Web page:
COLUMBIA – The shopping mall slumbering under a blanket of falling snow gave no indication that in one short hour, it would erupt with the chaos of holiday shopping. Inside, the only patrons were a group of local families taking advantage of a special opportunity to meet Santa Claus – and they didn’t even have to wait in line.
For the past several years, the Howard County Autism Society has partnered with The Mall in Columbia to host “Sensory Friendly Santa,” a chance for children on the autism spectrum to visit with Santa and get their picture taken without the traditional lights, noise and chaos that might distract or irritate them.
Sunday’s event, which will take place again on Wednesday, Dec. 11, is held before the mall opens in the morning, so that organizers can tightly control the amount of sensory stimulation. Participating children are assigned a number so they don’t have to stand in line and wait for their turn, said Howard County Autism Society Board Member Jennifer May, who helped organize the event.
“Sensory issues are so much at the forefront with these kids on the spectrum,” she said. “Coming here and waiting in line for an hour is just not something that’s realistic.”
This year was Columbia residents Matt and Shelley English’s third time attending Sensory Friendly Santa. Their six-year-old son, Spencer, is on the autism spectrum and has trouble with things like understanding boundaries, his parents said.
“He doesn’t like to wait in line, so this is good for him,” Shelley English said. She and her husband took Spencer to a traditional Santa event before he was diagnosed with autism several years ago, she said.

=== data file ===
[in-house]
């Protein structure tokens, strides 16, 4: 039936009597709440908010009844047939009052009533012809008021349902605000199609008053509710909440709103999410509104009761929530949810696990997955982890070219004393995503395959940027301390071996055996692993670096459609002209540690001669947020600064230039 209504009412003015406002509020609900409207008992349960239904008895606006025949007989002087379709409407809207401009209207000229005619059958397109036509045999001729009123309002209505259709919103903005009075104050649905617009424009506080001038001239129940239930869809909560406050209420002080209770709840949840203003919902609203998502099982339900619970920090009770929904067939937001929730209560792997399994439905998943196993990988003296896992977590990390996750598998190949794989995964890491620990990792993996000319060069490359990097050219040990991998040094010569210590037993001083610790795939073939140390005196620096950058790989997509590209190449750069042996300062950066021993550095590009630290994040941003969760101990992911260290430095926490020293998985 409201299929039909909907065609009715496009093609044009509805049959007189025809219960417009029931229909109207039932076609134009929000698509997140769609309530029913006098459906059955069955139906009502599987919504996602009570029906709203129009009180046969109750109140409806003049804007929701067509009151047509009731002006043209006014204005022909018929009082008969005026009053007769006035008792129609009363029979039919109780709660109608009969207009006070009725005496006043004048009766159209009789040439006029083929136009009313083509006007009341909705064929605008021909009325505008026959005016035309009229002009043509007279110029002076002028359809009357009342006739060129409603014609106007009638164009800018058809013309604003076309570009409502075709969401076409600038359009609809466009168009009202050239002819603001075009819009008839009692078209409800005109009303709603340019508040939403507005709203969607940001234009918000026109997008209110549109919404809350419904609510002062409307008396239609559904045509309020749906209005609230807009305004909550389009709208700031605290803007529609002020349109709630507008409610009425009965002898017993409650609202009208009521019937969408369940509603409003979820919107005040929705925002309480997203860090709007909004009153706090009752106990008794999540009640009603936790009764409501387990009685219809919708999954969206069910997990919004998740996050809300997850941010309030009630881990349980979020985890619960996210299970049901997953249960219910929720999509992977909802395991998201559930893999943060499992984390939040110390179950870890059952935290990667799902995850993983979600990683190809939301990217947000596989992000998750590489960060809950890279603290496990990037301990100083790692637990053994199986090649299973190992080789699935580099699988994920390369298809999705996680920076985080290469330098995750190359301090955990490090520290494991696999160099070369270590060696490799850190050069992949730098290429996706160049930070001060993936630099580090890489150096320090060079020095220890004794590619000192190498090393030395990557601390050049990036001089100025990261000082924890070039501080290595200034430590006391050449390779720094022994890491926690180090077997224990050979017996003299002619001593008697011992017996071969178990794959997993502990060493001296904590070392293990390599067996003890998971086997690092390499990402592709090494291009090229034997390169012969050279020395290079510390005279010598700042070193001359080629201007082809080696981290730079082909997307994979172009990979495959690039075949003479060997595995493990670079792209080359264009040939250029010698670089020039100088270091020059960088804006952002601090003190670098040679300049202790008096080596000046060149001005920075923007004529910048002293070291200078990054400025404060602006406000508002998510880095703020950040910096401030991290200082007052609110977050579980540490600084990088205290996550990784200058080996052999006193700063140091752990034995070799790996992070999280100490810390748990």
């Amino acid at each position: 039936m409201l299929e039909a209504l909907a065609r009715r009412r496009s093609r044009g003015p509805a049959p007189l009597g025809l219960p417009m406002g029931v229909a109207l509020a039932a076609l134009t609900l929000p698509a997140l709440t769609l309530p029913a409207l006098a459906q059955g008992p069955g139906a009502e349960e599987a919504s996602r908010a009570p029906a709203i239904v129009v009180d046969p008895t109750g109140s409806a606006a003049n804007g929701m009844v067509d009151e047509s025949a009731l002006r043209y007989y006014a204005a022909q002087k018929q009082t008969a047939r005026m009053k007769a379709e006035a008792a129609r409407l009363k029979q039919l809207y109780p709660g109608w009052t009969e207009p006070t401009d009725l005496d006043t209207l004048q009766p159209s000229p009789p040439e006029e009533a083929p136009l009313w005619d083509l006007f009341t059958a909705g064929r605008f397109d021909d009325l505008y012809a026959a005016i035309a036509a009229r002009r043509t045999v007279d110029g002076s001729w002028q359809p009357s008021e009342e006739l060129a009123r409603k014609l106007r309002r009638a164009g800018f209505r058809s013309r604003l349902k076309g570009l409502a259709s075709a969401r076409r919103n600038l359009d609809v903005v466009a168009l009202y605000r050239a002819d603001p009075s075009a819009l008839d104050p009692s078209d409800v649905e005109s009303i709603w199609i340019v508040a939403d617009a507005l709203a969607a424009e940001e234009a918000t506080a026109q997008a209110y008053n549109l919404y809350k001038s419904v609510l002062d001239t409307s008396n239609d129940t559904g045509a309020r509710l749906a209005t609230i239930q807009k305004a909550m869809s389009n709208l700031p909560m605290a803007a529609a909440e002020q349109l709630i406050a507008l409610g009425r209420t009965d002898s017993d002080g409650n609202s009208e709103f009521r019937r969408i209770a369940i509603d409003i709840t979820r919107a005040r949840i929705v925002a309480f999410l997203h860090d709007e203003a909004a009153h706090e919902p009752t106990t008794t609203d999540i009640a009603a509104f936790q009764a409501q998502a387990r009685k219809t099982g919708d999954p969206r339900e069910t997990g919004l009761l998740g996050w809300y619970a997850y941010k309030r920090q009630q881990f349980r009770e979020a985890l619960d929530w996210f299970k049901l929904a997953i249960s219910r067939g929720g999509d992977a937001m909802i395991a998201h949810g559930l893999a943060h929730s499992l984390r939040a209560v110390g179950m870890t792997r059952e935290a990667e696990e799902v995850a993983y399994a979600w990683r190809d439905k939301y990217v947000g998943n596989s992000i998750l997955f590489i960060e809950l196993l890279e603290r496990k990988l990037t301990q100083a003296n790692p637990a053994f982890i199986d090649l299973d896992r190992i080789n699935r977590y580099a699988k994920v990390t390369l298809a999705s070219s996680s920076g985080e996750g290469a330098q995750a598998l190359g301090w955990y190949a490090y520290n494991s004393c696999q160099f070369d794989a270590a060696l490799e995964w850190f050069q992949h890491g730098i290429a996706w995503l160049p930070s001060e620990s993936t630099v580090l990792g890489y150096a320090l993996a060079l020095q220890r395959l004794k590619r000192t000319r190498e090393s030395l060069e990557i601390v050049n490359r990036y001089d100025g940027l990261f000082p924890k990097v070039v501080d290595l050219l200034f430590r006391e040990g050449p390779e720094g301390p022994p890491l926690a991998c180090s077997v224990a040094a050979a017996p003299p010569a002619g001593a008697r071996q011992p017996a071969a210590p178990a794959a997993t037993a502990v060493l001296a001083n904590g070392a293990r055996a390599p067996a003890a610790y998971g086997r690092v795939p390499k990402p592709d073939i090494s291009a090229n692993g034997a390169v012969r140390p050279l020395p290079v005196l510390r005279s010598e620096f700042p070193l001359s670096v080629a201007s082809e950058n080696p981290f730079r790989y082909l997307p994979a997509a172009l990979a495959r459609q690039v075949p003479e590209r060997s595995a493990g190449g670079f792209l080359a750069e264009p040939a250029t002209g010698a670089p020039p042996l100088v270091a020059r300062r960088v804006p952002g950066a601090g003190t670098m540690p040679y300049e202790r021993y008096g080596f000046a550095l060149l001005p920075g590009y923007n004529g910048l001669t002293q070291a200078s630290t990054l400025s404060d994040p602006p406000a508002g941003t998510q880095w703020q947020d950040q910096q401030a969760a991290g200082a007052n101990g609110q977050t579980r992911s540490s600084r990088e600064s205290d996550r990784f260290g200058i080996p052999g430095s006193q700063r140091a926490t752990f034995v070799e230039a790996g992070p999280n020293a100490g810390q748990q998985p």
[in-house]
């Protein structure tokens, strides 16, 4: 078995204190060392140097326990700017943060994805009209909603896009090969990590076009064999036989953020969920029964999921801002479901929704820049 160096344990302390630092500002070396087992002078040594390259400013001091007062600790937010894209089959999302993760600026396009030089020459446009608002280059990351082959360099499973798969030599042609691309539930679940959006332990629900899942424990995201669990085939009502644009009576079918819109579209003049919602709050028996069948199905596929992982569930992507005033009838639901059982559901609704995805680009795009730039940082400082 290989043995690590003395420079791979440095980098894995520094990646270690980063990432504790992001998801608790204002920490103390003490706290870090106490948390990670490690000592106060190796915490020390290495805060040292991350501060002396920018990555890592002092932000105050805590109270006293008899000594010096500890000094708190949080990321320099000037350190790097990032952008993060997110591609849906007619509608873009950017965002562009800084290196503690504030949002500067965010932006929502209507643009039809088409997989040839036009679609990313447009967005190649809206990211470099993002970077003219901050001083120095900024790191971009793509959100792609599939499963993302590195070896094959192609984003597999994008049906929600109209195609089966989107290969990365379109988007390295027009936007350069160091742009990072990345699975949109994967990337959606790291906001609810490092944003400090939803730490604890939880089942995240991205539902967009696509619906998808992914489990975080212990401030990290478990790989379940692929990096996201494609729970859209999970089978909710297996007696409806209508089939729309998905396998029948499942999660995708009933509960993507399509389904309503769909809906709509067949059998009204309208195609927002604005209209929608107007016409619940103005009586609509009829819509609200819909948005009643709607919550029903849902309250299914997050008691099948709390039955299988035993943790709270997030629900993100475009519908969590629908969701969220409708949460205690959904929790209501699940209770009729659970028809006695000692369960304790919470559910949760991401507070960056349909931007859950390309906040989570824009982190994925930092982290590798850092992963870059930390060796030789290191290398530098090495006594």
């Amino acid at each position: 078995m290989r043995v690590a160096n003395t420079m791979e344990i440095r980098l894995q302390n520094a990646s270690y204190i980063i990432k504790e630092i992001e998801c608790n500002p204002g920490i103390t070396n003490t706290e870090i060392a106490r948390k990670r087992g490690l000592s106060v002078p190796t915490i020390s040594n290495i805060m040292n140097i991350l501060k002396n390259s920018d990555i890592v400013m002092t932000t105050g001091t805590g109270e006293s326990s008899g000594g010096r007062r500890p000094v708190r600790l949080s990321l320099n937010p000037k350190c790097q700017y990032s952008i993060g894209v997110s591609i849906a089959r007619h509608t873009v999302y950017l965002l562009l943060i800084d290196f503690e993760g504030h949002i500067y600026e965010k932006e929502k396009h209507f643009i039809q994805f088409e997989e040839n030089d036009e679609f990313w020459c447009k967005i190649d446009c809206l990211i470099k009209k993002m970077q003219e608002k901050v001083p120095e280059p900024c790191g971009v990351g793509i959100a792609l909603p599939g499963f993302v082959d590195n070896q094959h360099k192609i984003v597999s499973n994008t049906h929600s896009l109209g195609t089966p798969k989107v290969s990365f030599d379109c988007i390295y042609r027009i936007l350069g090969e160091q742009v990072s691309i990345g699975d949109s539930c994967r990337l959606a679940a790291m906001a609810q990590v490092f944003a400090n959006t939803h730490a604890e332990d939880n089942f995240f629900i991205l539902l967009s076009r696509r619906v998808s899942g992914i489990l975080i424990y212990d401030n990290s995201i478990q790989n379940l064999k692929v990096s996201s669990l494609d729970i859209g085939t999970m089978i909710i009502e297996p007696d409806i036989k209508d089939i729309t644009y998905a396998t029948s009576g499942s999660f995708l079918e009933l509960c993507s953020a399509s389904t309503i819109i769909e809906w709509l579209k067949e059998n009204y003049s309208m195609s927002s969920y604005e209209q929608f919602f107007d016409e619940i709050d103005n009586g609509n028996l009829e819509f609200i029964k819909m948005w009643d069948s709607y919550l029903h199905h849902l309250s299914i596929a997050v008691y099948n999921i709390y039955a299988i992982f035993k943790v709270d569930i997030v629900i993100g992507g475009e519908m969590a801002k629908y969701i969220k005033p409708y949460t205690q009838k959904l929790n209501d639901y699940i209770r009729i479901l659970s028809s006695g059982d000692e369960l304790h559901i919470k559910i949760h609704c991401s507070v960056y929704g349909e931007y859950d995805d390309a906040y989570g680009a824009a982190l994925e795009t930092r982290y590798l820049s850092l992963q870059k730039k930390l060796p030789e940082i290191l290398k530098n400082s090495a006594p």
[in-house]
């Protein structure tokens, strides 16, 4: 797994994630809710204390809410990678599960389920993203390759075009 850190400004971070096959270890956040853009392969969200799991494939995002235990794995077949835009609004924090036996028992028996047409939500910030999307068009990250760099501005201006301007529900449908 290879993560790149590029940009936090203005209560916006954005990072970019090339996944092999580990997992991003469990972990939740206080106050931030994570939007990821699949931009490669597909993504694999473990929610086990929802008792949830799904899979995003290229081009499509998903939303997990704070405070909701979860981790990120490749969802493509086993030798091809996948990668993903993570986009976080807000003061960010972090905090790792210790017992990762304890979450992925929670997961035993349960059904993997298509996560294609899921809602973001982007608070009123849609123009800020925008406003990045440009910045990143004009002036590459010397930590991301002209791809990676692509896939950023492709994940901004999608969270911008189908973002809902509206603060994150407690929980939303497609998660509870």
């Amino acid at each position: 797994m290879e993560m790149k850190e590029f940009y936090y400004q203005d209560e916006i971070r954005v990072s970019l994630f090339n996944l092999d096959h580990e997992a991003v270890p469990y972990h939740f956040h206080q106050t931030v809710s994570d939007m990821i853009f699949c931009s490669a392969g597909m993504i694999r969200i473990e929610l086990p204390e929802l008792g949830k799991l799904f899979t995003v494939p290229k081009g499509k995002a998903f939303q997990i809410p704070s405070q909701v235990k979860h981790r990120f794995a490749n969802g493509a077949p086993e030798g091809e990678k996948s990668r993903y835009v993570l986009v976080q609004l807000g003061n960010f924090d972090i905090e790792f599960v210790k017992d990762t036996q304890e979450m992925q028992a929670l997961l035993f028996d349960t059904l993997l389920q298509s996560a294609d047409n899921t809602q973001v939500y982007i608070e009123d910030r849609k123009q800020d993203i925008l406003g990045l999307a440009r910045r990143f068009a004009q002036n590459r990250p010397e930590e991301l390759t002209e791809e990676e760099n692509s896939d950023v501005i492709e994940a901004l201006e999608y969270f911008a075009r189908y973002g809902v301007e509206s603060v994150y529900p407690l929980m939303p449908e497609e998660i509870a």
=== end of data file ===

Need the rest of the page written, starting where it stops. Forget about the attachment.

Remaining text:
“It was not fun,” she explained.
The Sensory Friendly Santa event drew around 100 people last year, and the number has steadily increased since its inception, said Howard County Autism Society Board President Sherri Braxton-Lieber.
“All of our events are growing,” said Braxton-Lieber. “We’re reaching a lot of people and it makes you feel good.”
The Mall in Columbia is also home to the AMC Theatres venue that sparked the nationwide Sensory Friendly Films program, which allows children with autism to view popular new movies in a less stimulating setting. The Columbia theater sold almost 200 tickets for last week’s Sensory Friendly Film, Frozen, Braxton-Lieber said.
Matt English said he and his family attended the special showing of Frozen, and try to participate in most of the other events held by the Howard County Autism Society. He said these events are less stressful for the children, but also provide support for the parents.
“Having an autistic kid is really stressful as a parent, because you just don’t get a lot of time to yourself,” he said. “[At these events,] everybody looks out for everyone else’s kid, because everybody’s in the same boat.
“You have dozens of parents there looking out for your kids so its not as stressful for you,” he said.
Spencer would not reveal what he wanted for Christmas this year, insisting the wish list was for St. Nick’s ears alone.
His father was less secretive: “Legos are high on the list this year,” he divulged.